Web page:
LANGUAGE AND IDENTITY
The way we speak can be seen as a marker of who we are and with whom we identify. We talk like the other people around us, where we live, our social class, our region of the country, our ethnicity, and even our gender. These categories are not homogeneous. All New Yorkers do not talk exactly the same; all women do not speak according to stereotypes: all African-Americans do not speak an African-American dialect. No one speaks the same way in all situations and contexts, but there are some consistencies in speaking styles that are associated with many of these categories.
As discussed above, people can indicate social class by the way they speak. The closer to the standard version their dialect is, the more they are seen as a member of a higher social class because the dialect reflects a higher level of education. In American culture, social class is defined primarily by income and net worth, and it is difficult (but not impossible) to acquire wealth without a high level of education. However, the speech of people in the higher social classes also varies with the region of the country where they live, because there is no single standard of American English, especially with respect to pronunciation. An educated Texan will sound different from an educated Bostonian, but they will use the standard version of English from their own region. The lower the social class of a community, the more their language variety will differ from both the standard and from the vernaculars of other regions.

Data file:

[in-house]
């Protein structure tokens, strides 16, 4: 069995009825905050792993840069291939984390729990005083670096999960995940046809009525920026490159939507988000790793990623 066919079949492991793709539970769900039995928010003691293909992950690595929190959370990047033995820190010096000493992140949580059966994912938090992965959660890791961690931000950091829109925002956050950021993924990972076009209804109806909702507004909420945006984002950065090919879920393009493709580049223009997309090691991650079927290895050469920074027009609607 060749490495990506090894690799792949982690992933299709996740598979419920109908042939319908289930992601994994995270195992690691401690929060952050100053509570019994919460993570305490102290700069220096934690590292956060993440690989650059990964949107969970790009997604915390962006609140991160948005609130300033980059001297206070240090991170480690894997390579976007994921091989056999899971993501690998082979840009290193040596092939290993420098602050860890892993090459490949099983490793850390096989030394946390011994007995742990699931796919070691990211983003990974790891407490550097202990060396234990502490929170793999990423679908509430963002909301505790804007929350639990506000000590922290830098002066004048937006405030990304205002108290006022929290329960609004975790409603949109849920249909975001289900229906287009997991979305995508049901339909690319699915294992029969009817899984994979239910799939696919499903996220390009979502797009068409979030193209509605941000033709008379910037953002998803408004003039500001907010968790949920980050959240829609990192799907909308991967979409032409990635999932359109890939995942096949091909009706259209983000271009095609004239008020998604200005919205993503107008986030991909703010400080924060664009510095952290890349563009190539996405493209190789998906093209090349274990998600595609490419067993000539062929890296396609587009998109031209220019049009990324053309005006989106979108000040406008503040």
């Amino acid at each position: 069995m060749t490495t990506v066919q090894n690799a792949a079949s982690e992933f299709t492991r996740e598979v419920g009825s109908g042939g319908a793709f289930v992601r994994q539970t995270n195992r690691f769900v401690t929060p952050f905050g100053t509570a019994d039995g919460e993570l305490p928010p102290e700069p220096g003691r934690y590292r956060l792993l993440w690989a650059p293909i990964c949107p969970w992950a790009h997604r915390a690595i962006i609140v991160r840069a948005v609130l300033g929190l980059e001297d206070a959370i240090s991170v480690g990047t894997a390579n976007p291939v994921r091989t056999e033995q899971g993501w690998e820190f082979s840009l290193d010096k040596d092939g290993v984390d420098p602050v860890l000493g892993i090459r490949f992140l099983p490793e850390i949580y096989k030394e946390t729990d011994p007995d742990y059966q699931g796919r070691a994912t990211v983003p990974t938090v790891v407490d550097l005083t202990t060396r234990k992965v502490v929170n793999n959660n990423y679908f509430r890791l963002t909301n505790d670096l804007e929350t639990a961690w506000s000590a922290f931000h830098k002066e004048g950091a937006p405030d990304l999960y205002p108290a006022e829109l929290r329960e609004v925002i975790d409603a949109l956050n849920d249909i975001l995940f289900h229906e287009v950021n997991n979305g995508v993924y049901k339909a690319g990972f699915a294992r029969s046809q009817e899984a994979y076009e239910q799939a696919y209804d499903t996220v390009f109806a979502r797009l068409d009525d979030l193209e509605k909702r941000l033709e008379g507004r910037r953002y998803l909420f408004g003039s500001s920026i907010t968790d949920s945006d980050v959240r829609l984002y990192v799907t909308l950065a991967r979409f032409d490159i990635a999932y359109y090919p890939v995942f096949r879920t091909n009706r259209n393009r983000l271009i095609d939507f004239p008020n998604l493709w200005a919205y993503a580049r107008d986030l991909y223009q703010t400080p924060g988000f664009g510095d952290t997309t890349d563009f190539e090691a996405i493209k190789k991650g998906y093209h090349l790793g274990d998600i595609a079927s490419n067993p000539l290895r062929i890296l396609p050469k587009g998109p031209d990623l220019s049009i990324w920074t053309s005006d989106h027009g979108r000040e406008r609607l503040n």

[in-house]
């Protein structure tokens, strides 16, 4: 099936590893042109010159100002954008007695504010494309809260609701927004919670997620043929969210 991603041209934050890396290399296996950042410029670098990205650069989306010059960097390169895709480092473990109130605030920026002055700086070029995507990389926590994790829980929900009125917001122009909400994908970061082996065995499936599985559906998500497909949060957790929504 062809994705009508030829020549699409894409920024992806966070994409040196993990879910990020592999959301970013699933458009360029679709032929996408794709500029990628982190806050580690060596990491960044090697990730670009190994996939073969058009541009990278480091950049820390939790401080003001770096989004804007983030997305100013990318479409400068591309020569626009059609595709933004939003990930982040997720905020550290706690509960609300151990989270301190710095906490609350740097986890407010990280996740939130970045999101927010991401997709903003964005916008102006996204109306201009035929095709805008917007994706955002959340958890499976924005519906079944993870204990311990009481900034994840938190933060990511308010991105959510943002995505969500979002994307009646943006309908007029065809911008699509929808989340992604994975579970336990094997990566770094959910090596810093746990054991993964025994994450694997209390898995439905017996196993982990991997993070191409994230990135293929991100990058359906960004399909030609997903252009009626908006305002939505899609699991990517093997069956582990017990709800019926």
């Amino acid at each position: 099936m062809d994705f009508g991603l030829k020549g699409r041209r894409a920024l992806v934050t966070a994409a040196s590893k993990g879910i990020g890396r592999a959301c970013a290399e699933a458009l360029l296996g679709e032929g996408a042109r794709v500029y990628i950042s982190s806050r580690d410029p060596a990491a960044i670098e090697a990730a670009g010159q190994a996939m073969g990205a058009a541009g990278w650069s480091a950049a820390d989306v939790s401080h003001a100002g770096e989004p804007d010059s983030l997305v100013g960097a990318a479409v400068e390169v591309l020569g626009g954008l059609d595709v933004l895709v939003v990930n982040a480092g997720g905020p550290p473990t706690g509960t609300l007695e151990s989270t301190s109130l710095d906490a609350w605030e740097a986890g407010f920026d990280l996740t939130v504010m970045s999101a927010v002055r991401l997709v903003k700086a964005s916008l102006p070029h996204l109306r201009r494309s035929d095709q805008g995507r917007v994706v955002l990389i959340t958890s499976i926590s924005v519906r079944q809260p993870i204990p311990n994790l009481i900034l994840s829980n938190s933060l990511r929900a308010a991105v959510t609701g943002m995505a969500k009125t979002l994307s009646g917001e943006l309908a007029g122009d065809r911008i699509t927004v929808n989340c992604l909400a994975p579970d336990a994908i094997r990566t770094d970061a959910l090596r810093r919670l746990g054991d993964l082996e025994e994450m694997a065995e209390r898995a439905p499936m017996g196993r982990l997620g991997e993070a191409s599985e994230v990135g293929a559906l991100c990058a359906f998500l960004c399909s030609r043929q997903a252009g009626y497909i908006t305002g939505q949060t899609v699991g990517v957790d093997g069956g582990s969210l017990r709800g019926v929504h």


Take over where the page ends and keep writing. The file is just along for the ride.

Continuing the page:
An ethnicity, or ethnic group, is a group of people who identify with each other based on some combination of shared cultural heritage, ancestry, history, country of origin, language, or dialect. In the United States such groups are frequently referred to as “races,” but there is no such thing as biological race, and this misconception has historically led to racism and discrimination. Because of the social implications and biological inaccuracy of the term “race,” it is often more accurate and appropriate to use the terms ethnicity or ethnic group. A language variety is often associated with an ethnic group when its members use language as a marker of solidarity. They may also use it to distinguish themselves from a larger, sometimes oppressive, language group when they are a minority population.